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If 2020 were a person, it would come dressed as COVID-19 to a Halloween party. That’s because the onslaught of the pandemic this year brought us the nightmare we never expected.

And while the risk of virus spread is not yet over in the physical world, there’s another kind of danger looming over us in the online world—the danger of online cyberattacks this holiday season.

This time around, the threat of cybercrime during the holidays is worse than ever. And it’s easy to see why—right now, it’s safer for all of us to buy things online than risk going out and catching the virus.

This is the reason why online retailers saw a tremendous growth of 22 billion website visits in June 2020—up from 16 billion visits globally in January 2020. Global retail platforms also witnessed an unprecedented spike in online traffic between January 2019 to June 2020—surpassing even the peak holiday seasons.

This frenzy of online buying includes everything ranging from people buying toilet papers in bulk, panic buying grocery items, to shopping gifts for loved ones.

And since everyone is buying stuff online this Gifting Season, hackers are already on the prowl ready to ruin your festive mood—unless you take extreme caution.

Below, I share seven of the most effective safety reminders for you to practice a healthy buying habit in order to make your holiday buying experience smooth and risk-free.

Software updates exist for reasons beyond improving your device’s speed and performance. The updates also offer security patches to protect your device from hacking, data theft, or other online vulnerabilities.

A team of researchers in March this year found that two out of every five Android users worldwide don’t receive vital security updates from Google. That means your smartphones are sitting ducks to cyber criminals waiting to pounce at your personal data.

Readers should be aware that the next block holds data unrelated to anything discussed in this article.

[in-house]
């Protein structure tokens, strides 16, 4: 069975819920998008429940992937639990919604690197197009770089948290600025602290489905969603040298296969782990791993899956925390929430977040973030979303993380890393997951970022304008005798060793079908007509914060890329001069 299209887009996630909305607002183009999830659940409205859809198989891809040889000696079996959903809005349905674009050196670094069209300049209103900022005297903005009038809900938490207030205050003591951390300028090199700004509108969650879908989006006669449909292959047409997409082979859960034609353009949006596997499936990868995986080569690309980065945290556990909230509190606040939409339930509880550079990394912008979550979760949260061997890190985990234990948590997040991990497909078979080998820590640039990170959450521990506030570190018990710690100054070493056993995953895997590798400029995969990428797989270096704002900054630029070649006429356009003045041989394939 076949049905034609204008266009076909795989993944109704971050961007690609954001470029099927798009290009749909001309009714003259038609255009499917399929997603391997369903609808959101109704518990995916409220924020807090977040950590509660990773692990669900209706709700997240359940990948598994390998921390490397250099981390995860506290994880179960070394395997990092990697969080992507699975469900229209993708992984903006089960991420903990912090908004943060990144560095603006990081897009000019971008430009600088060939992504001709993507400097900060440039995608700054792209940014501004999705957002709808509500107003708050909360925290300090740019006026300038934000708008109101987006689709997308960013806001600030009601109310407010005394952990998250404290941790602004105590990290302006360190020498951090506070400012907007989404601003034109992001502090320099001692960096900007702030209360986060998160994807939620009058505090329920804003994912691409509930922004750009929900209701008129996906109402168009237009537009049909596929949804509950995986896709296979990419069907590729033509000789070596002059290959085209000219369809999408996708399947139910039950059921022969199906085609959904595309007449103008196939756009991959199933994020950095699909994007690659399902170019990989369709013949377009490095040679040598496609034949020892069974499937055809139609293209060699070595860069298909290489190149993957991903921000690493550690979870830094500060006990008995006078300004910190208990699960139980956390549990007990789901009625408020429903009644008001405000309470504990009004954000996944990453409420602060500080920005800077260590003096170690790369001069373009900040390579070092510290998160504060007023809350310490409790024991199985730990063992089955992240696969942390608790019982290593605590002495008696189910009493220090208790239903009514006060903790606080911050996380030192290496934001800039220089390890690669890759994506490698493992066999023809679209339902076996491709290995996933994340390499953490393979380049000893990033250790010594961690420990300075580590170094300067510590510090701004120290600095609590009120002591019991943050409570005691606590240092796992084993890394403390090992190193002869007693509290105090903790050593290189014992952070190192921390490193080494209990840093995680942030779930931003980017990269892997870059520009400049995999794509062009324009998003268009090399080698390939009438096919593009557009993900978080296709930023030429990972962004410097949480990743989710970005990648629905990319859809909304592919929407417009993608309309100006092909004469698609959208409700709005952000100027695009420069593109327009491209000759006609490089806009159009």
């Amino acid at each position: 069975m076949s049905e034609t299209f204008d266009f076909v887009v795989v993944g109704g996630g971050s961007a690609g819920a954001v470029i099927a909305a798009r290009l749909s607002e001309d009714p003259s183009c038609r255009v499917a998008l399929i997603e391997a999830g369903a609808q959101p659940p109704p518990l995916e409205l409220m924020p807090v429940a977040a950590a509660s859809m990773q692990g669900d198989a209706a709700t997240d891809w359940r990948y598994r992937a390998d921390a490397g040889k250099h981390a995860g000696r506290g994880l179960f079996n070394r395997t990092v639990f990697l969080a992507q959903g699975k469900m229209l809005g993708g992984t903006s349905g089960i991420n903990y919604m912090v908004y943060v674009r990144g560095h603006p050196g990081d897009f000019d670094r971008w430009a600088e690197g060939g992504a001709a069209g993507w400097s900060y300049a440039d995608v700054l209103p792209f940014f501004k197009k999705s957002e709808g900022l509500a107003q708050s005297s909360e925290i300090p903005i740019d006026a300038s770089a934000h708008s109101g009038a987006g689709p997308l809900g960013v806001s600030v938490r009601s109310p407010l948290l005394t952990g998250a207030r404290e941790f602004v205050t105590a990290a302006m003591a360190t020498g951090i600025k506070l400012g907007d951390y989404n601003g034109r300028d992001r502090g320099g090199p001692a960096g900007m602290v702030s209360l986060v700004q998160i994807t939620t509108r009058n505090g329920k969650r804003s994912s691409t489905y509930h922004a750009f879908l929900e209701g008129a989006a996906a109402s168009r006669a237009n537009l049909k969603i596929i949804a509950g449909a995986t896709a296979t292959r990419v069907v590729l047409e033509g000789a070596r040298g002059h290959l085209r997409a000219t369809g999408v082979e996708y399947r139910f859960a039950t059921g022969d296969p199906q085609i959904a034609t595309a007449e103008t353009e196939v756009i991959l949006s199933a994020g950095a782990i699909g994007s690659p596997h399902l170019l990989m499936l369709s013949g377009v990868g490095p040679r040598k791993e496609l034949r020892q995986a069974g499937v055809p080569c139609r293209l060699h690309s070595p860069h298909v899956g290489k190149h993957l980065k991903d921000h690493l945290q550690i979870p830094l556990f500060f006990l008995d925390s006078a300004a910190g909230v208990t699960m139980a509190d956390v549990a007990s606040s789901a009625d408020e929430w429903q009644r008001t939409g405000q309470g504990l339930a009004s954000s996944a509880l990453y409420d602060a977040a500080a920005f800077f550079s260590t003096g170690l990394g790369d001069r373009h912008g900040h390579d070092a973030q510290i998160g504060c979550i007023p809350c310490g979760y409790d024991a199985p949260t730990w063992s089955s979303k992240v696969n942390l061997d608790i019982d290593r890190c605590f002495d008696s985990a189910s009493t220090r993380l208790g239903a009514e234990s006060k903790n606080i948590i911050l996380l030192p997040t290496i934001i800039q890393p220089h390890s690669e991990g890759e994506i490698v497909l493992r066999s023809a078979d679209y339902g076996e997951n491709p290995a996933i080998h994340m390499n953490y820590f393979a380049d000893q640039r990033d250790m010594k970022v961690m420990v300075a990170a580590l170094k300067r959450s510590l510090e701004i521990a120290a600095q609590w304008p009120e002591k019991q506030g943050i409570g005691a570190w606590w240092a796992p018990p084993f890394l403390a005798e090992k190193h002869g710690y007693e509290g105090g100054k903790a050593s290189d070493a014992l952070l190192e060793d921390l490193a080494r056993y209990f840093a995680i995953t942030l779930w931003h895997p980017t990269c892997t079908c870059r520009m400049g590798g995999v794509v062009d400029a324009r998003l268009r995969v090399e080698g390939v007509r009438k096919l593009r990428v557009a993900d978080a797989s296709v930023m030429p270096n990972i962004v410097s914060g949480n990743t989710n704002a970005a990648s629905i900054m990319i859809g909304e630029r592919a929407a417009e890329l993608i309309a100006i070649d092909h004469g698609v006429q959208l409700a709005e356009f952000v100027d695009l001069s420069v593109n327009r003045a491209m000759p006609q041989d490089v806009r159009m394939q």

Updating your desktop devices is equally critical since that’s where we stow a ton of our personal data like our banking and financial information.

Proactively update your device’s software to prevent falling prey to malware or ransomware attacks.

It’s very convenient to have automatic sign-in enabled on your web and mobile browser. But productivity should never come at the cost of security.

Every time you enable auto-login, you help hackers save time and energy to breach into your system.

For instance, enabling automatic login in your browser increases the likelihood of Windows registry hack. When you enable the default passwords, you enable Windows to save your DefaultUserName, DefaultPassword, and DefaultDomain in the registry.

You’re essentially handing over your system password on a platter for unauthorized users to access it in plaintext.

My advice: disable the auto-login and autofill features in browsers such as Chrome and Internet Explorer.

Instead, use a trusted password manager app like LastPass or OneLogin that does a much better job than Google or Windows to secure your online credentials like online banking user ID, credit card number, etc.

What’s better than understanding the dangers of public spaces in the time of social distancing?

That’s right. Public Wi-Fi—especially the ones that are free—is where the virus infections are most likely to spread.

Avoid public Wi-Fis like plague—especially to carry out financial transactions or to access your confidential information online.

If you must use public Wi-Fi networks, always use a reliable VPN (virtual private network) app to mask your IP address, encrypt your internet connection, and establish a secure browsing environment.